Mary Kellogg spent much of the past decade researching the lives of those who sailed on RMS Titanic's maiden voyage.
"We're constantly spending time to identify ways in which we can pay tribute to the various passengers and crew who were on board," Kellogg said. "Over two years ago, we determined that no one had actually made an entire gallery to honor the musicians on board. Most everybody knows there were musicians. They have been portrayed in all the (Titanic) movies. However, no one had taken the time to learn about each of these individuals, what instruments they played and where they were from and their life stories."
No one until Kellogg and her team at Titanic Museum Attraction in Branson.
Through 2014, the featured gallery at the ship-shaped museum is dedicated to telling the stories of the eight musicians who called Titanic home for a few days before the leviathan sank in April 1912.
Since opening the museum in 2006, Kellogg's attraction has featured exhibits honoring the 133 children who sailed on Titanic, the Irish laborers who built her, the pets that crossed the pond in her and Margaret (Molly) Tobin Brown, whose "unsinkable" spirit was made famous following her rescue at sea.
Beyond the stories, Titanic is home to an impressive collection of artifacts, which help tell Titanic's tale. The musicians' gallery is no different.
"There was only one band member that was married," Kellogg said. "Three of the musicians had never even been to sea before, and two of the musicians were planning on getting married when they returned."
This seemingly simple information, she said, took two years to collect. Other information and images of the subjects was even more difficult to find.
"It's hard to believe that in today's world it's hard to find pictures from 1912," she said. "But it is hard to find them. We usually spend about two years researching elements for our gallery."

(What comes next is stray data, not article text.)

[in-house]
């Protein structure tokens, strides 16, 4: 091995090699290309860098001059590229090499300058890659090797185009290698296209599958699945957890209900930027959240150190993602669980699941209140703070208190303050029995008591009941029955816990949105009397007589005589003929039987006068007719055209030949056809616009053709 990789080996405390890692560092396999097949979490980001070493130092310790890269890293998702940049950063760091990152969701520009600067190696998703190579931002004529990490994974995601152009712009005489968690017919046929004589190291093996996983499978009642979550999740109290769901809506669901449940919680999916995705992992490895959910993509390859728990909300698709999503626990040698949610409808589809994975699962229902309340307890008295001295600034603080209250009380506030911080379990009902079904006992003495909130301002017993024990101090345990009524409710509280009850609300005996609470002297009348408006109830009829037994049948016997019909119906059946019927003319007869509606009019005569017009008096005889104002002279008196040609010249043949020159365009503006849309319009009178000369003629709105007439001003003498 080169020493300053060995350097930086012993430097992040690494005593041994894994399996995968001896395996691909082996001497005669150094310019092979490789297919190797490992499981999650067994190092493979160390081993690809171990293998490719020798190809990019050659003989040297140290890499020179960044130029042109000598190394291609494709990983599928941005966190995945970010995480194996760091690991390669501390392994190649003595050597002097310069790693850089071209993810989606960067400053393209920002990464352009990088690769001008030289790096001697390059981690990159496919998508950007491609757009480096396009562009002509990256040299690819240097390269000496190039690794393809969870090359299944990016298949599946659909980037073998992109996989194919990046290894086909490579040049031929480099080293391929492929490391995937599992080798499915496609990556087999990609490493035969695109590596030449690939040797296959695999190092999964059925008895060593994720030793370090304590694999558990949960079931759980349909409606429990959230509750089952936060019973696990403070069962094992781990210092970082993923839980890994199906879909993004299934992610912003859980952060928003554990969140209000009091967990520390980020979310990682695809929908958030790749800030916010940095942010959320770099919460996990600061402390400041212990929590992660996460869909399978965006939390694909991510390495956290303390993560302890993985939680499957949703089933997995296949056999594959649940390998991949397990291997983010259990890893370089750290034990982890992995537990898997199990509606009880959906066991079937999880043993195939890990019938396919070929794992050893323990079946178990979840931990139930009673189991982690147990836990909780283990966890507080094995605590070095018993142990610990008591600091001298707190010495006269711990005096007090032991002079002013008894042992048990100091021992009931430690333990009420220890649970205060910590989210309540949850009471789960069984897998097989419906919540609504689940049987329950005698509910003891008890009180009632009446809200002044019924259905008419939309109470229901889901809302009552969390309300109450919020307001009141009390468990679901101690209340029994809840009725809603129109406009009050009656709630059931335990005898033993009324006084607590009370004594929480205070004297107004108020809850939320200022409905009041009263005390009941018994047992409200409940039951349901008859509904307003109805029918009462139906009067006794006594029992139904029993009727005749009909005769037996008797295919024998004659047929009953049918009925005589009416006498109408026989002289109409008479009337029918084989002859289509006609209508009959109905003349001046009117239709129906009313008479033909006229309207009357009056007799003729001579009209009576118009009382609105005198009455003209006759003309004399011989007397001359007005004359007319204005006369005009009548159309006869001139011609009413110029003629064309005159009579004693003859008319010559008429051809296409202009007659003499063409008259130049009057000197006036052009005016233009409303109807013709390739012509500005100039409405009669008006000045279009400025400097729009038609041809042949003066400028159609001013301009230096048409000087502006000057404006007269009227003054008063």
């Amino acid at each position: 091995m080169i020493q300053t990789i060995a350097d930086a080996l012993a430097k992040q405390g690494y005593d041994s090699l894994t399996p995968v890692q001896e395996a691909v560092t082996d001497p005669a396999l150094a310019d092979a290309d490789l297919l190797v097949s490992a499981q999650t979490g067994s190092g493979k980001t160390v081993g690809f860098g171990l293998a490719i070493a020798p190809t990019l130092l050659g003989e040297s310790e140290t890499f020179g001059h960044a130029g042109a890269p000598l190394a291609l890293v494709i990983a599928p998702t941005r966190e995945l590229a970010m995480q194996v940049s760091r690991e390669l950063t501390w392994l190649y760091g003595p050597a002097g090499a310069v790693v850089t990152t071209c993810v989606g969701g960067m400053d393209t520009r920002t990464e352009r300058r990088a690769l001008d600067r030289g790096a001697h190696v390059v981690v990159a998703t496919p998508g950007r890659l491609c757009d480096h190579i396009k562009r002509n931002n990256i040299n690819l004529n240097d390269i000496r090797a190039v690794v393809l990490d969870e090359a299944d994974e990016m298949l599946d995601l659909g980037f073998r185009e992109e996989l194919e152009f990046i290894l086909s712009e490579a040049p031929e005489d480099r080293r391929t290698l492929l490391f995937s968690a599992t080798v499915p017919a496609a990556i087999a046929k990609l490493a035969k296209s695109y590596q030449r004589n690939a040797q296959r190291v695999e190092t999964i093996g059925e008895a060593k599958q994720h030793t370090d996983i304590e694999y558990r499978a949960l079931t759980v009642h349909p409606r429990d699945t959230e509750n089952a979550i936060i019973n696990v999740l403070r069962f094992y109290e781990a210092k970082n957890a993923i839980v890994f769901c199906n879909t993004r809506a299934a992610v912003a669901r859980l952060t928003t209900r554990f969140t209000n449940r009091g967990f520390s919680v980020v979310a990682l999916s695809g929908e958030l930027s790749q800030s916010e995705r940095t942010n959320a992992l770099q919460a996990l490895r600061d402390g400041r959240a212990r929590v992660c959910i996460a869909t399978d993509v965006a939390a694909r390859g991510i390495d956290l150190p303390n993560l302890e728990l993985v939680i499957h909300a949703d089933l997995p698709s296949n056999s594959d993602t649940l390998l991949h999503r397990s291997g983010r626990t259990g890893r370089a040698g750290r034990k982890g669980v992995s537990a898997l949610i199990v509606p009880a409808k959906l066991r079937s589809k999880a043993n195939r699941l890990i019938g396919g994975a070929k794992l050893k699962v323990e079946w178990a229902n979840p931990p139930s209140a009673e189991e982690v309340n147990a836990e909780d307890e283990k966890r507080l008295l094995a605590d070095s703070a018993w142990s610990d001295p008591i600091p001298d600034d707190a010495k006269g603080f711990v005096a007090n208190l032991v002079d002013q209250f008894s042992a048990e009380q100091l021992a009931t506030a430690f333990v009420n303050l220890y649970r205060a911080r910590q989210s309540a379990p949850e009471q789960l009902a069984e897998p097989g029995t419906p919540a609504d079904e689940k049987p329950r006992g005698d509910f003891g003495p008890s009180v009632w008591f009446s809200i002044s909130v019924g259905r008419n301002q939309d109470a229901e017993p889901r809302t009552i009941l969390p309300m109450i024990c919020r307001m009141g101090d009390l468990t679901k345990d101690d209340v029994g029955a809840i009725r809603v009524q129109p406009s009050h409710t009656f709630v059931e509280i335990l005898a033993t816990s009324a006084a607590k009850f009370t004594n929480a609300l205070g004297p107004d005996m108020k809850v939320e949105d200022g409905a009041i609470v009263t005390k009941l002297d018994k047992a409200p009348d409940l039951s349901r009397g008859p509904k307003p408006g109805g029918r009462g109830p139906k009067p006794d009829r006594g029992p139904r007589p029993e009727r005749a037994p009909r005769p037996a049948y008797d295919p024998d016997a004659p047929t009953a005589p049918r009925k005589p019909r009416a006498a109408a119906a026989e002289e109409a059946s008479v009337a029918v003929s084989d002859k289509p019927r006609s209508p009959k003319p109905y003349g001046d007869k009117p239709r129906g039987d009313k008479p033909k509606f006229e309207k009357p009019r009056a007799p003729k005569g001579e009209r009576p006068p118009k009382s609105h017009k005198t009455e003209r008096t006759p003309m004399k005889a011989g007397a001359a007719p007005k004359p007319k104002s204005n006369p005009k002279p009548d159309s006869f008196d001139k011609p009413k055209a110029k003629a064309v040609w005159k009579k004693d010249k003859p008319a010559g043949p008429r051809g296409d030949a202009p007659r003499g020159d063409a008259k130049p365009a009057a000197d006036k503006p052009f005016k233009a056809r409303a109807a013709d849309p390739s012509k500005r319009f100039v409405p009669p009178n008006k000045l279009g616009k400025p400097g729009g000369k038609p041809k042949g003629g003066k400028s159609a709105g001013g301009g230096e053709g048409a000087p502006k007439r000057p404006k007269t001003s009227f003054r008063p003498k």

The prize artifact featured in the musicians gallery is a letter from Wallace Hartley, Titanic's bandleader.
"That letter was mailed on April 10 from the ship," said Kellogg. "It's on Titanic stationary. He mailed it to his parents before Titanic departed on its last leg going out to sea. The original letter is on display and is valued at $185,000 today."
While the Hartley letter sheds light on the musician's life, it also reminds museum guests of the fading art of letter-writing and the turns of phrase and style of the past century.
"It may seem like a simple letter," Kellogg said. "I think about today and what we are going to miss because of emails and Twitter and social media. How do future generations tell the story of their lives? We don't write letters like we did during that period."
The value of Hartley's last letter home is impressive, but it pales in comparison to the value of one of Titanic's previous musical artifacts.
"Last year, Titanic was the only place in the United States where the actual violin Wallace Hartley played was on display," she said. "It sold at auction for $1.7 million."
Working years ahead to keep Titanic exhibits fresh and appealing to guests, Kellogg and John Joslyn, her husband and museum co-owner, are always looking for new artifacts to display. The artifacts, Kellogg said, don't tell the whole story. That takes the special talents of Titanic's most valuable assets.
"It's through our crew members," Kellogg said. "They are educated and trained. We are very fortunate that Megan (Williams) is an accomplished pianist."
Williams dons period clothes and assumes the character of Miss Marjorie Anne Newell, a 23-year-old passenger aboard Titanic on its faithful voyage. She shares Newell's story with guests and plays the Steinway piano that sits at the center of the musicians' gallery.
Newell, an accomplished musician herself, survived the events of April 15, 1912, and went on to live a long life. She became a piano and violin instructor, and lived to be 97.
"We identified a passenger story that (Williams) could share," Kellogg said. "She tells that story through the eyes of the musicians."
Several museums around the country and world have amassed collections of Titanic artifacts retrieved from the floor of the Atlantic Ocean, but Kellogg said the mission of her attraction in Branson -- and its sister museum in Pigeon Forge, Tenn. -- is different.
"We've had over 300 descendants come in. They all say the same thing: 'Thanks you for continuing to tell the stories of our families,'" she said. "I always respond that our mission at Titanic Museum Attraction is to pay respect to those who came before us, and to continue to tell their stories every day."